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Old 12-14-2013, 08:34 AM
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Default SAM HOUSTON

NOT---I AM Houston as some report his signature to read.
All this talk about movies and books sparked some thoughts this AM.
I am a fan of History and the history is far more interesting than most fictions I have ever read.
Anybody want to discuss Sam Houston ?
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Old 12-14-2013, 09:15 AM
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Here's a delicate subject. One with many shadows and facets, a picture of intrigue and bloodshed, whiskey and politics.

Houston is actually reviled by some as a manipulating politician who wanted Texas to be united with Louisiana to form a single state in the U.S.A.
He never wanted Texas to be a free Republic, but had his heart set always on the U.S. Senate, with Sam Houston as Senator of the powerful new state.

He allegedly dallied while San Antonio de Bexar and Goliad fell, and eliminated his political opposition (Crockett and Bowie who wanted either Reunification with Coahuila as an Independent nation, or Texas Republic standing on its own.)

There were both tactical and strategic reasons for his slow response to Col. Travis' appeal for relief at the Alamo, all advantageous to Sam Houston, all dooming the near 200 men including Bonhams brave volunteers from Gonzalez. (and perhaps Fannin and his 344 Texians at Coleto Creek)


Sam Houston, for some, is neither the Father of Texas nor a great general, but history, like a jury, can get it wrong.

As a native, I know some things will never be settled, and Texas faces a greater threat now than ever it did.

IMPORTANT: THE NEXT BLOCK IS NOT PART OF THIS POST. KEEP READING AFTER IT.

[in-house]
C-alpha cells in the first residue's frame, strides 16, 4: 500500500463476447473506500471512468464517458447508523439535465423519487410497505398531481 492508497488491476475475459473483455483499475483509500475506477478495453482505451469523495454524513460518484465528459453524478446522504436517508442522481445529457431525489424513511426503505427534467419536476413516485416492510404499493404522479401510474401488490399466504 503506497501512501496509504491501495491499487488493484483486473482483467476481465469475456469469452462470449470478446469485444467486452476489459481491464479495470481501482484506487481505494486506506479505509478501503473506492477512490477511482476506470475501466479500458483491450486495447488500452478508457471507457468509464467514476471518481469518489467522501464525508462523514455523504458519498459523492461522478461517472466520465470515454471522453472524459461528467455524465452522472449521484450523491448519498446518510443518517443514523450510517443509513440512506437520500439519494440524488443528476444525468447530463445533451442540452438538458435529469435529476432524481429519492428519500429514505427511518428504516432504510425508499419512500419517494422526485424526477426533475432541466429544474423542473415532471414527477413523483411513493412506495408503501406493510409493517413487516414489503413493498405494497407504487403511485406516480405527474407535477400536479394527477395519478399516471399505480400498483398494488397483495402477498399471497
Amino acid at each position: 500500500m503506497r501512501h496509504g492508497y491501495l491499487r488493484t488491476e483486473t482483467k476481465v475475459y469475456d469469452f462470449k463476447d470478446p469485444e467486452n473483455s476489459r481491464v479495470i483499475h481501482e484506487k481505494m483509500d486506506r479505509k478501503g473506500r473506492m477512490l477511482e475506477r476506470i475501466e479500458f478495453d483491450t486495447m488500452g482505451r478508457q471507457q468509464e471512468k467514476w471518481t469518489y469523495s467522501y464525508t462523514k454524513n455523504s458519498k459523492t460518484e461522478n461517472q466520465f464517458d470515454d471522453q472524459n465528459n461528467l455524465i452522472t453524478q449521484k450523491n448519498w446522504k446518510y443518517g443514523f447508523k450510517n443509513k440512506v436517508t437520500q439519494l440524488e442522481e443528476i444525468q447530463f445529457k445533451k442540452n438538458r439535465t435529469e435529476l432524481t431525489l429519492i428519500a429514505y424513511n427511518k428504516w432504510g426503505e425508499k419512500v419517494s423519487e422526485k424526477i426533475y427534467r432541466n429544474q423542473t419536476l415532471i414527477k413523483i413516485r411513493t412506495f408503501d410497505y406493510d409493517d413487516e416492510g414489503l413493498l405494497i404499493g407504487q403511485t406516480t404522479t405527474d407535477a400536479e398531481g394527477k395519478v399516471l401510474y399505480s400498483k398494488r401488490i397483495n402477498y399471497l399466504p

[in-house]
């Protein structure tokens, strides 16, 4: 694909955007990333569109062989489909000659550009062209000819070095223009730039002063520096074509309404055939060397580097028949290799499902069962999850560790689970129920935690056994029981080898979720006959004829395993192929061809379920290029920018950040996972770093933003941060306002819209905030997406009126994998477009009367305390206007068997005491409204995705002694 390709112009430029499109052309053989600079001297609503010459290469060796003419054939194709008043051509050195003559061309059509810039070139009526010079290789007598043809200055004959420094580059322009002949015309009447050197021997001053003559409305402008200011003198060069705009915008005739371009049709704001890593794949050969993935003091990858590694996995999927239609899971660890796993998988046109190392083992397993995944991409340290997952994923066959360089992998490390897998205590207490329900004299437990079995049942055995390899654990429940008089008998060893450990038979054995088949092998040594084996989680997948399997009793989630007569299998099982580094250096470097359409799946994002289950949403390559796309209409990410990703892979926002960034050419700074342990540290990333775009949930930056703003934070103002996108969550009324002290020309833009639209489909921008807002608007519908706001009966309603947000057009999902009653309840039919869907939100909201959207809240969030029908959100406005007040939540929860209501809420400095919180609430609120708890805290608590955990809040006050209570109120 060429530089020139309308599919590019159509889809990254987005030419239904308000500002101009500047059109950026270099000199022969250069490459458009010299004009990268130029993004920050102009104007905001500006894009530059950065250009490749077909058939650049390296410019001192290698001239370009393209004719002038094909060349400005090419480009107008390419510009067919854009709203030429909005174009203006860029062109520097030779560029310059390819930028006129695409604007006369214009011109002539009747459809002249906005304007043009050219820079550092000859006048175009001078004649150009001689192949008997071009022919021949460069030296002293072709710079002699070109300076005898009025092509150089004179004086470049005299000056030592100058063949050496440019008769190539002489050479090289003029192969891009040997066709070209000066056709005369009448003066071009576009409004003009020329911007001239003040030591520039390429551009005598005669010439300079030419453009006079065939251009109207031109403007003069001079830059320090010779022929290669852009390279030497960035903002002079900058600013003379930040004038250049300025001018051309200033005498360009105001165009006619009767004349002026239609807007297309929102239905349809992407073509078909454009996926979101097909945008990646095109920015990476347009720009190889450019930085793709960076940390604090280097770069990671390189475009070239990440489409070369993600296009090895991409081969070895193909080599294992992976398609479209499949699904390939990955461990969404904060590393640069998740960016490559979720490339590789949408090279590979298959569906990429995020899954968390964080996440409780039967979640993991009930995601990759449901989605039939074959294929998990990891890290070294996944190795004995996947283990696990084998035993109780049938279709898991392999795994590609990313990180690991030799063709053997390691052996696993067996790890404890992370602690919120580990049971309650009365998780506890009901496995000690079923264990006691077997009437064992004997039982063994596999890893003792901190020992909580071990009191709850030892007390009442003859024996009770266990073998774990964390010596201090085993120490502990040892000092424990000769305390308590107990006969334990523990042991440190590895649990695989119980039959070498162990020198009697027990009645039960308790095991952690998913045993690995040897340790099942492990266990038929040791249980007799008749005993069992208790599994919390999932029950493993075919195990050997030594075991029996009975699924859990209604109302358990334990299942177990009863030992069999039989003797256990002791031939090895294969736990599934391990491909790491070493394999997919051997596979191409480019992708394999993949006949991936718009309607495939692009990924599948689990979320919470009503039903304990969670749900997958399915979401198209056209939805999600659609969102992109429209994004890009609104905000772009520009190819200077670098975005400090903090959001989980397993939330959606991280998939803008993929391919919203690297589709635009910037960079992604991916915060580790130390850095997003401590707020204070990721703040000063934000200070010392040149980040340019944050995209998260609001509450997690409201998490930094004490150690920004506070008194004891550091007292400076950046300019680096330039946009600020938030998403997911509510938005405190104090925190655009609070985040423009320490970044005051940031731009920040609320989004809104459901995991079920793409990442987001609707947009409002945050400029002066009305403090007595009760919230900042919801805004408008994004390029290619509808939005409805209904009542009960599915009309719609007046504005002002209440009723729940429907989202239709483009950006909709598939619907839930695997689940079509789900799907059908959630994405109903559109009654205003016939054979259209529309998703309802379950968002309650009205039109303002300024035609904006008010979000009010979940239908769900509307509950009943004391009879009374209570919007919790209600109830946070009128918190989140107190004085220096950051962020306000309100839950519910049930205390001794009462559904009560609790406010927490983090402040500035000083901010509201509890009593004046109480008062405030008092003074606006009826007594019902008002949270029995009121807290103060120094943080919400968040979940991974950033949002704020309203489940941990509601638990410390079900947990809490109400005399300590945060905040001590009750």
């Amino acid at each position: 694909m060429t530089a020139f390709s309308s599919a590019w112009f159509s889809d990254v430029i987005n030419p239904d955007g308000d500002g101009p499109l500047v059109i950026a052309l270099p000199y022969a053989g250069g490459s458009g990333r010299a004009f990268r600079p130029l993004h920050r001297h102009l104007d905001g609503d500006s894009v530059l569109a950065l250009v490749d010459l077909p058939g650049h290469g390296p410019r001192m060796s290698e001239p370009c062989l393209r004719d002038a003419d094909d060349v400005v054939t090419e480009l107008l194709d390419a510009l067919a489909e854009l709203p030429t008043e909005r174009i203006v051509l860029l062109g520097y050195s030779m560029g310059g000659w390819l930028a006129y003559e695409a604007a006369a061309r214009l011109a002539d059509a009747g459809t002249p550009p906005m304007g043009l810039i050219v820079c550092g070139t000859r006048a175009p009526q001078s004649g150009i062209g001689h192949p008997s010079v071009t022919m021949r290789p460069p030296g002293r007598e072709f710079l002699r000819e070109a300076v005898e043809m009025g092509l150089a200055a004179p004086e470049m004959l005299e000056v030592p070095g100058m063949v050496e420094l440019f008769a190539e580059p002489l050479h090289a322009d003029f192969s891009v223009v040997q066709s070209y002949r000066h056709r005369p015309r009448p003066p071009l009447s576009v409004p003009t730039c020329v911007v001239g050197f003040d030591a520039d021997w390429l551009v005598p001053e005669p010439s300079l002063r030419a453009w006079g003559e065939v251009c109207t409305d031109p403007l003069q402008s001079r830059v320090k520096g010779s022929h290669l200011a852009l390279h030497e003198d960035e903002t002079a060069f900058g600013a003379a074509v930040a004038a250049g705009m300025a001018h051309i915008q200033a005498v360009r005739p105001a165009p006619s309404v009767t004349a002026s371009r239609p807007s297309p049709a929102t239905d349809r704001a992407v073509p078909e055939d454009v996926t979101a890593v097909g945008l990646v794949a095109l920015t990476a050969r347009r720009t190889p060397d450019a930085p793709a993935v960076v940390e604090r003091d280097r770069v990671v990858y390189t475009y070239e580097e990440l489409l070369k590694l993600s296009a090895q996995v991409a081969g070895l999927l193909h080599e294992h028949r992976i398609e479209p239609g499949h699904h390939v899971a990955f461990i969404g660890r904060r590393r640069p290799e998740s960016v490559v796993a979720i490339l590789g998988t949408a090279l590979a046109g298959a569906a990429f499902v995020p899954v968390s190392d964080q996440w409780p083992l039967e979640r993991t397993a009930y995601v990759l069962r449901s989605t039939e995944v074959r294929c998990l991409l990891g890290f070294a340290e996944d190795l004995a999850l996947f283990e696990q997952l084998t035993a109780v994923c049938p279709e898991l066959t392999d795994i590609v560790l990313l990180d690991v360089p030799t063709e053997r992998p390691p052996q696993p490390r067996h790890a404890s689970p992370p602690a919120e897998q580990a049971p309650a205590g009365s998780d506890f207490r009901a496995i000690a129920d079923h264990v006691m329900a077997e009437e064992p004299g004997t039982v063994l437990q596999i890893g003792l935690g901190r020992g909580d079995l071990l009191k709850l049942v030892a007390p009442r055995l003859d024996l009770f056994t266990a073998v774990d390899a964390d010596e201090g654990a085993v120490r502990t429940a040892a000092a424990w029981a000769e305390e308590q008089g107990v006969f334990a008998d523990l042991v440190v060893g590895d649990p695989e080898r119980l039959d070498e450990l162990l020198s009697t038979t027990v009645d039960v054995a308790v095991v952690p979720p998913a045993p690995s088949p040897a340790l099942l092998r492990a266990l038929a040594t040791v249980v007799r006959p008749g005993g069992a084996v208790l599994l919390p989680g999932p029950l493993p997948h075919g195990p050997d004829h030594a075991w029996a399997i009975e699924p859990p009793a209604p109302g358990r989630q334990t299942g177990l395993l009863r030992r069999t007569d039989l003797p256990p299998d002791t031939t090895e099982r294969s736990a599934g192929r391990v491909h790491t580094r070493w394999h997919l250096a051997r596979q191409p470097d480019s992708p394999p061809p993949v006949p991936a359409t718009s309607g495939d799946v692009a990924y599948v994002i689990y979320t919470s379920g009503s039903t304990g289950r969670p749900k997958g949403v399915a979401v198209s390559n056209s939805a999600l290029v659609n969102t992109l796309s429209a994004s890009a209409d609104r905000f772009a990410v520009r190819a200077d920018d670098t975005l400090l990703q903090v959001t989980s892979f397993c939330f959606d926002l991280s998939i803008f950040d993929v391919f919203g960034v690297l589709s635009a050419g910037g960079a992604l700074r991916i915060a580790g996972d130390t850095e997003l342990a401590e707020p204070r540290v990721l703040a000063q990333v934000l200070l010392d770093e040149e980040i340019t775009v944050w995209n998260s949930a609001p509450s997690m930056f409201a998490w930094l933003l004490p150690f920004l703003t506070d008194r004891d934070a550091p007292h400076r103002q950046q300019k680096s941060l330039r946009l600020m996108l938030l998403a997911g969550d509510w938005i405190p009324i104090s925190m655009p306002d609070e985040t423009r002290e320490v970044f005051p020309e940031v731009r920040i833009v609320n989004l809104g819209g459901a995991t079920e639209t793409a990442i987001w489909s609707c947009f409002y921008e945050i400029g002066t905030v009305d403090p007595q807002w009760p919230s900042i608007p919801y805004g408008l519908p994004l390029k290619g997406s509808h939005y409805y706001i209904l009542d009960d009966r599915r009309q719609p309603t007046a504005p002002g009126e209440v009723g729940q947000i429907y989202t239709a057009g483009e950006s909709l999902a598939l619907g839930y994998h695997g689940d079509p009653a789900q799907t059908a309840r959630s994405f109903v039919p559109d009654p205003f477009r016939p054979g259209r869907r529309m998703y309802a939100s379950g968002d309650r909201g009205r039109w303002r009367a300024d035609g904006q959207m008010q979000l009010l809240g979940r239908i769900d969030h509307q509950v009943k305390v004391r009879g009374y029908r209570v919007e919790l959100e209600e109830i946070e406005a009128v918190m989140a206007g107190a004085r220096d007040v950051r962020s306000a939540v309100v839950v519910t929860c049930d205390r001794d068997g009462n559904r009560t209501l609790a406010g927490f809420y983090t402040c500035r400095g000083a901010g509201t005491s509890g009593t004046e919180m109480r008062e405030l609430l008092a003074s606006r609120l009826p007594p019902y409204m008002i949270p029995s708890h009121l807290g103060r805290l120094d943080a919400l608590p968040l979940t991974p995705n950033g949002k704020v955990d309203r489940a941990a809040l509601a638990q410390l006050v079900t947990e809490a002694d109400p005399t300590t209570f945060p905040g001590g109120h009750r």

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Old 12-14-2013, 09:51 AM
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He was ousted as governor in 1861 for opposing secession from the Union. While he was a slave owner and state's rights proponent, he thought secession a stupid idea and would only bring misery to Texas and the South.

Dying in 1863, he didn't get a chance to say "told you so" about the cold northern avalanche he expected.
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Old 12-14-2013, 01:16 PM
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No, ol Sam came to Texas in 1832. He was the Gov and gave up his seat in 1829 as I recall.
This is all a strange tale.
He married a woman when she was 19---now this is where life gets interesting. Sam had spent a life on the frontier in Tennessee--happy in a tent and/or fighting---He was a mans man, happy in whore houses and boozing---what single guys did back then.
He got married for political reasons---the advice of Ol Hickory and was bound for the presidency. The gal was much younger than Sam and they were married 19 days before she went home to momma. It was a wealthy family and she was not dry behind the ears--either in bed or politics.